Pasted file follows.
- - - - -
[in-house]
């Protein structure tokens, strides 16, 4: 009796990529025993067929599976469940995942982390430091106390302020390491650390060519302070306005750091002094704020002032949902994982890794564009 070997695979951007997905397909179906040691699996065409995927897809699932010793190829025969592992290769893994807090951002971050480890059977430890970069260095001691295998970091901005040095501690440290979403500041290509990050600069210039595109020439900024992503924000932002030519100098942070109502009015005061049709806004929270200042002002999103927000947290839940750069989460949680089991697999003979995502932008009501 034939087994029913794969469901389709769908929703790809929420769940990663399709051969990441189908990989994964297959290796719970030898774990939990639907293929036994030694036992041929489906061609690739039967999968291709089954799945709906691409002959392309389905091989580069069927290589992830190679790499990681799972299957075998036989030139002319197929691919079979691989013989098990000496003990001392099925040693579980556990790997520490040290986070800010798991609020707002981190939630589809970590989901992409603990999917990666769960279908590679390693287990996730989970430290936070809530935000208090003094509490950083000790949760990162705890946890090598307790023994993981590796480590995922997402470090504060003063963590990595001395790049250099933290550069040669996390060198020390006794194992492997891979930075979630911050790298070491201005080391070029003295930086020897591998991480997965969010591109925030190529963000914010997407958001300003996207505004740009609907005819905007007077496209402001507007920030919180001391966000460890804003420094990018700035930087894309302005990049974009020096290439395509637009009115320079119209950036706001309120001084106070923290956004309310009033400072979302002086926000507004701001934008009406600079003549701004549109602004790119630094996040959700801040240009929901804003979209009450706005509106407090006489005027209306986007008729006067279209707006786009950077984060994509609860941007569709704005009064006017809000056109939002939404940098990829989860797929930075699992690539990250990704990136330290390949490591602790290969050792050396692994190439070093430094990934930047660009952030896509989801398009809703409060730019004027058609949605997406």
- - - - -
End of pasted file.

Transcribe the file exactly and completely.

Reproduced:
[in-house]
């Protein structure tokens, strides 16, 4: 009796990529025993067929599976469940995942982390430091106390302020390491650390060519302070306005750091002094704020002032949902994982890794564009 070997695979951007997905397909179906040691699996065409995927897809699932010793190829025969592992290769893994807090951002971050480890059977430890970069260095001691295998970091901005040095501690440290979403500041290509990050600069210039595109020439900024992503924000932002030519100098942070109502009015005061049709806004929270200042002002999103927000947290839940750069989460949680089991697999003979995502932008009501 034939087994029913794969469901389709769908929703790809929420769940990663399709051969990441189908990989994964297959290796719970030898774990939990639907293929036994030694036992041929489906061609690739039967999968291709089954799945709906691409002959392309389905091989580069069927290589992830190679790499990681799972299957075998036989030139002319197929691919079979691989013989098990000496003990001392099925040693579980556990790997520490040290986070800010798991609020707002981190939630589809970590989901992409603990999917990666769960279908590679390693287990996730989970430290936070809530935000208090003094509490950083000790949760990162705890946890090598307790023994993981590796480590995922997402470090504060003063963590990595001395790049250099933290550069040669996390060198020390006794194992492997891979930075979630911050790298070491201005080391070029003295930086020897591998991480997965969010591109925030190529963000914010997407958001300003996207505004740009609907005819905007007077496209402001507007920030919180001391966000460890804003420094990018700035930087894309302005990049974009020096290439395509637009009115320079119209950036706001309120001084106070923290956004309310009033400072979302002086926000507004701001934008009406600079003549701004549109602004790119630094996040959700801040240009929901804003979209009450706005509106407090006489005027209306986007008729006067279209707006786009950077984060994509609860941007569709704005009064006017809000056109939002939404940098990829989860797929930075699992690539990250990704990136330290390949490591602790290969050792050396692994190439070093430094990934930047660009952030896509989801398009809703409060730019004027058609949605997406």